Shiona Tregaskis teaches her dog, Olive, to recognise the word 'sit.'
Ross McElwain/The Guardian
It was inevitable, really, given the irrepressible rise of the selfie
: the day has finally come when we can attempt to teach our canine friends to capture images of themselves.
All the same, I am a little taken aback to find myself smearing my iPad screen with peanut butter and waving it under my pup's nose.
I am at an iPad class billed as "higher education for your dog", run by the pioneer of dog-selfie training, New Yorker Anna Jane Grossman
. She has teamed up with her childhood friend Nicole Stott, founder of City Dog
, and Londoners now have the opportunity to attend one of their iDog clinics.
"These courses are about having fun together, developing the bond between you and your dog, and refining your training skills. Plus you will walk away with a cool party trick," promises Stott, while Grossman is quick to point out that we are not here to teach our dogs to do useful things, such as online banking.
Refine your training skills
City Dog has its own bespoke app in development, which will launch in early May, but in the meantime, Grossman and Stott use a variety of apps, including Big Camera Button
, which turns the entire screen of a tablet or smartphone into a shutter button.
The camera is constrained to close-focus and is able to take pictures in quick succession, increasing the dog's chances of capturing itself at a flattering angle.
My dog and I don't get off to a brilliant start. Olive is a sensitive Chinese crested-mix who can't cope with the sound of the clicker - the training device used to pinpoint and reward the exact moment the dog does something that the trainer wants to encourage. She modestly turns her face away from the iPad, desperate for a place to hide.
When I clock the carefree shiba inu
next to us, who has already progressed to creating her own artworks on a specially designed painting app
, I begin to question whether my dog is quite as bright as I have always liked to believe.
‘A dog is like a little robot'
But under Stott's gentle guidance, we build Olive's confidence, teaching her first to touch my hand with her nose, moving to a wooden dummy iPhone, and finally, the iPad screen. Before long, she has captured dozens of selfies. Most of them are fairly abstract, but I'm delighted.
At one point she gets her tricks mixed up and does a high-five on the screen. The result is a nice shot, but maverick acts of spontaneity such as these are not to be encouraged. "We want our dogs to nose the iPad on cue," explains Grossman firmly, "because if you can master that, the better she'll be at understanding you when you need to teach important stuff."
Olive takes a selfie.
Olive Trisgr /The Guardian
Social engagement aside, what lies at the heart of the iPad training is motor development. Stott points out that
Olive is aiming for exactly the same spot on the screen every time, and what may appear to be random nose swipes are in fact fairly precise.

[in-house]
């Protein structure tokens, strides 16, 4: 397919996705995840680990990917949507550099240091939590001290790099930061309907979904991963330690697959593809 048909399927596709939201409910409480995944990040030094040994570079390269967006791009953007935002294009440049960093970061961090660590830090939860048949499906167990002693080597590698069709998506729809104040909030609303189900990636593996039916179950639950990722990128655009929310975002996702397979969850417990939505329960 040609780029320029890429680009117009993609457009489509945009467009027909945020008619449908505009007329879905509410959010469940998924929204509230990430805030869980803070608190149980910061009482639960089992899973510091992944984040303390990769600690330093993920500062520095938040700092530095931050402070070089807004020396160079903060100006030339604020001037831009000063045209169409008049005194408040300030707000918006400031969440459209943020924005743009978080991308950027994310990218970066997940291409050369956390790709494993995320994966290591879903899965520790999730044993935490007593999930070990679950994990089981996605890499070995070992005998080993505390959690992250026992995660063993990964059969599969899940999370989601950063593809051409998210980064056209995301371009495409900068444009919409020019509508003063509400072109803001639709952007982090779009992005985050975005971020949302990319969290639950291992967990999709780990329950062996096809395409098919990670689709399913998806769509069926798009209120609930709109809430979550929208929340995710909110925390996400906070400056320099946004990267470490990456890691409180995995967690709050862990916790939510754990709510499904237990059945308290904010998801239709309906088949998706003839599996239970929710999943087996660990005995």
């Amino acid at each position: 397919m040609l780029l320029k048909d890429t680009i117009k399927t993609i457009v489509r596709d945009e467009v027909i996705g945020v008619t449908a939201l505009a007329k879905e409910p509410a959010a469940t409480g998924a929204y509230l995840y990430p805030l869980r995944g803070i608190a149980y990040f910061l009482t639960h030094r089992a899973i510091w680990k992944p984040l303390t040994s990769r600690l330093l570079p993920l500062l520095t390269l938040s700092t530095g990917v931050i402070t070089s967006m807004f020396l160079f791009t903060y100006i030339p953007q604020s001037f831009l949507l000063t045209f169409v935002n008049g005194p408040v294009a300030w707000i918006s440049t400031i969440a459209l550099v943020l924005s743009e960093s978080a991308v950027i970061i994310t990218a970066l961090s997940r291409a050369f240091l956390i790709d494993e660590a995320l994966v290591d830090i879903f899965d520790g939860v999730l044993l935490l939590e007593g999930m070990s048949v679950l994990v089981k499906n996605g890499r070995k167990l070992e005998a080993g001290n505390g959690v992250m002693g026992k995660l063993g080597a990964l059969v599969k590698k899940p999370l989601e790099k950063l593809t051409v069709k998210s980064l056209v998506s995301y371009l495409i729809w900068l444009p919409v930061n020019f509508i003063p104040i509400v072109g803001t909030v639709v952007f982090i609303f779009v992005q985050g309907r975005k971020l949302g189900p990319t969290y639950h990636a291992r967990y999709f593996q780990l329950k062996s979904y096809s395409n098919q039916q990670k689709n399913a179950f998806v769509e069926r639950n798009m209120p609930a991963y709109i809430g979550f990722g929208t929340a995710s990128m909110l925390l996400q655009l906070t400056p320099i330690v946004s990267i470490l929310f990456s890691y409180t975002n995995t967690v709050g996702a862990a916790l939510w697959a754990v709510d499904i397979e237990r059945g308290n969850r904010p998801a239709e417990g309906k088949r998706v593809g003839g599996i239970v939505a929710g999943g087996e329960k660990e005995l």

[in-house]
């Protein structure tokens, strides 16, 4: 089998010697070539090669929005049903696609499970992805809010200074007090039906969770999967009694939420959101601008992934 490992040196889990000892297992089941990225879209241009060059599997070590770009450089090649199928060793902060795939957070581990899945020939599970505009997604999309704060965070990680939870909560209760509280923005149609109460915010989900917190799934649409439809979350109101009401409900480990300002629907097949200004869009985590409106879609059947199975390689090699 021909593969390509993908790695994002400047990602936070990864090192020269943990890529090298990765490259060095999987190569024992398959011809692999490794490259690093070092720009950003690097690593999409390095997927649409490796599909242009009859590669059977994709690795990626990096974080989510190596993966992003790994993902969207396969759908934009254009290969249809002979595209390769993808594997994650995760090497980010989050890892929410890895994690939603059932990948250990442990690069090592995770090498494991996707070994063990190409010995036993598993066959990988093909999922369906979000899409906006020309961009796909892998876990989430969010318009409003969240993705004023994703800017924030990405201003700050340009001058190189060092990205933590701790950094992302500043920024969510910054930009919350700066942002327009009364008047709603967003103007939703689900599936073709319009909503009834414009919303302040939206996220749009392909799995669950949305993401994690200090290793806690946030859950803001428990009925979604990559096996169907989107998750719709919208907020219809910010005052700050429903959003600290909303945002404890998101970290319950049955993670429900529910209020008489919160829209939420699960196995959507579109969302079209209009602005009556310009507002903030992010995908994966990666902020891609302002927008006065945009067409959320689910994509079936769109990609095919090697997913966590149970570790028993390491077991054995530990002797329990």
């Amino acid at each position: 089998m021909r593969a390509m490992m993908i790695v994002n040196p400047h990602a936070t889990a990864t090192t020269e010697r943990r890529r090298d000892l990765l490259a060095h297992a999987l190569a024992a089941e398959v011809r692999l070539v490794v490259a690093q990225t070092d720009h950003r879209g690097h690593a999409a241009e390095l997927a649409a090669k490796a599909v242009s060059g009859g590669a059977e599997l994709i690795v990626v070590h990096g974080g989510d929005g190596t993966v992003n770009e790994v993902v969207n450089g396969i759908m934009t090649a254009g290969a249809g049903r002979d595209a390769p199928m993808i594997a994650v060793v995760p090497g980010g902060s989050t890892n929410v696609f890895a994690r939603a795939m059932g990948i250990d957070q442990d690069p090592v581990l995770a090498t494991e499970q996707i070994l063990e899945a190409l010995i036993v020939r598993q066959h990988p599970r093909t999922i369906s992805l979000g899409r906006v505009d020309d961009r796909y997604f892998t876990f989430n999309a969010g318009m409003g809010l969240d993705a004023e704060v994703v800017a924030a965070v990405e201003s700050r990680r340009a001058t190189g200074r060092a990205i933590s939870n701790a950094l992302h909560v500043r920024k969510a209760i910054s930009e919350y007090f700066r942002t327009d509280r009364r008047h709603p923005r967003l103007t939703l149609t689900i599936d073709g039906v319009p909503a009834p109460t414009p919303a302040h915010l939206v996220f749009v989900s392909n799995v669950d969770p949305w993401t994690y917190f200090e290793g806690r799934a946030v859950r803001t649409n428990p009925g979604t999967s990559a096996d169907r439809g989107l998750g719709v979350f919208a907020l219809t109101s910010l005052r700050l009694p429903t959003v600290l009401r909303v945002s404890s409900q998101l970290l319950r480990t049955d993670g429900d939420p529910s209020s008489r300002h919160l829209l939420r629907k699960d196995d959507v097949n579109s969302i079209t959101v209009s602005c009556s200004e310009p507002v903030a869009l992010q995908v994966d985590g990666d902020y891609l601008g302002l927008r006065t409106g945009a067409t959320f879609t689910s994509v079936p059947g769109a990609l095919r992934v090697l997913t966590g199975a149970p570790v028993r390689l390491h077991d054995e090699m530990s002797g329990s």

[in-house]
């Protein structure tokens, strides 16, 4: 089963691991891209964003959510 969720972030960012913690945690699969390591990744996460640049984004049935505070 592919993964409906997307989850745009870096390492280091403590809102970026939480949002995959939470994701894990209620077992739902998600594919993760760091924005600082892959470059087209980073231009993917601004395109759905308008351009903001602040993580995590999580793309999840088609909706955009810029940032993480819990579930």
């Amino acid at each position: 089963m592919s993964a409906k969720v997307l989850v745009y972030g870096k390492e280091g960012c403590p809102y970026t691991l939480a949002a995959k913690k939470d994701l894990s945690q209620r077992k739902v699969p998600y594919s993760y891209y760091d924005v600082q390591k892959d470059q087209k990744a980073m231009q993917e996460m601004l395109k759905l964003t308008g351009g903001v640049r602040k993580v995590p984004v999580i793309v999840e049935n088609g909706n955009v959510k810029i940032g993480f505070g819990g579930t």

"It's conditioning," she says. "Dogs learn in pictures. Inside your dog's brain is a very simple algorithm - pleasant images in one place and unpleasant images in another.
A dog is like a little robot, and every time we say ‘yes!' she takes a picture of whatever is visually in front of her and files it in her ‘pleasant' queue.
"Later, we can train her to differentiate between images, such as words on a screen, for example. We can even get her to answer a question by training her to tap a ‘yes' or ‘no' button."
It all sounds a little too sophisticated for poor Olive, but my reservations are swept aside when Grossman, in a matter of mere minutes, teaches her to recognize - and respond correctly to - written commands, using the app Big Words
Trying it for myself, I hold up the iPad with the word "sit" in large white letters against a black screen. Olive immediately sits. Next I show her "whirly" and she twirls around, enthusiastically rewarding me with what is, helpfully, her favourite trick. I return the word "sit" to the screen, and she obliges.
I am amazed. We agree she's clearly more of an intellectual than an artist. "You'll have her reading Dostoevsky soon," says Grossman.
What dogs really want
Cats have long dominated the pet app market. Game for Cats
, for example, which encourages them to chase after laser dots, has been downloaded more than 1m times. But never mind the popularity of cat apps - you'd never get a cat to recognise a word and respond to it.
Olive's artwork created on App for Dog. Dogs are, of course, operating-system agnostic.
At first glance, it all seems like a bit of silly fun, but key to City Dog's methods is something genuinely essential to dog ownership: nurturing through play the deep two-way bond between animal and human.
"So many of our clients love to spoil their dogs with material stuff, but their dogs don't care about all that. What they really want is mental stimulation. They want to play," Grossman says.
"We're teaching owners how to get engagement from their dogs, which is the foundation for all dog training.
"I think people are starting to see dog selfies less as a novelty and more as something that actually can be a step toward developing other kinds of training skills."
As the lesson draws to a close, Olive has taken 146 selfies. I think I may have created a monster.
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